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JUNE 2018
I am very blest to have 6 wonderful granchildren nearby and another on the way! Cooper 18, Devon 15 and Reed 13 are brothers. Carter 7, Hudson 5. Ana 4 and Molly 2 are siblings.  Cooper loves snowboarding. Devon and Reed are enjoying football. They are all waiting for the snow so they can ski and snowboaard. Carter, Hudson and Ana are very much outdoor children. They all love animals and any critter! They will pick up frogs, snakes caterpillars and any insects!!! Carter has learnt a lot of bird names and tells them to his dad!I have a feeder and when they stay they learn all about birds,animals etc from Grandma!! I often get a call asking me about something he found! They all love to visit when I have puppies.
Cooper has finished high scool and is taking a course at Algonquin and plans to go out West to college next Sept. He wants to do guiding and outdoor activities.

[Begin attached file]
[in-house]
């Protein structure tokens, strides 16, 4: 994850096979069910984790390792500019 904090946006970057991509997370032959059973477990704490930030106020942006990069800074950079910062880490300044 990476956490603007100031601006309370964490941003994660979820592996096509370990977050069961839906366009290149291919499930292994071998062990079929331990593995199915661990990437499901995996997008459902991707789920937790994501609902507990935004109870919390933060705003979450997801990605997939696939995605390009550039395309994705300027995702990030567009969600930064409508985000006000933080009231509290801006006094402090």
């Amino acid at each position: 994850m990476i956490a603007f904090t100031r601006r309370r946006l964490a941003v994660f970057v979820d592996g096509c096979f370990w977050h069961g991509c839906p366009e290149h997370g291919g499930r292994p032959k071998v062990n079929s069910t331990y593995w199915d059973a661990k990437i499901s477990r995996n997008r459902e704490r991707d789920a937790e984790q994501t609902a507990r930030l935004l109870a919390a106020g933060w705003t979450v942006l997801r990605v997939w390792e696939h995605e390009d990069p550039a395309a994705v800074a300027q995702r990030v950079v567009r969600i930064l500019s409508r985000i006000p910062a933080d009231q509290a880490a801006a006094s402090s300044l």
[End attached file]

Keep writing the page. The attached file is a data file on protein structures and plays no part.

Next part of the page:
Devon and Reed are in high school planning what they are going to do.
Ana started kindergarten and was  so excited to go on the bus with her brothers. Molly is a going concern having active siblings she has to do everything they do!! She is coming out with sentences now so it is vey cute trying to understand what she is try to say!

Planet Paws

THE MOST DANGEROUS PET CHEW EVER: RAWHIDE!

How can one of the most popular chew sticks on the planet be so dangerous for your pets, you ask? I mean, most dogs chew on rawhide for hours on end, and not only does it keep them busy, but they seem to last forever.

Well if you understood what it took to make this toxic “raw” leather stick, you would quickly understand what the problem is.

Aside from the horror stories circulating all over social media these days, of pets needing emergency surgery after consuming rawhide, the majority of pet parents today, especially the newbies, believe that this chew is some sort of dried up meat stick. Let me debunk that myth right away!

A rawhide stick is not the by-product of the beef industry nor is it made of dehydrated meat. Rather, rawhide is the by-product of the “Leather Industry”, so theoretically it is a leather chew. Sounds awesome, right?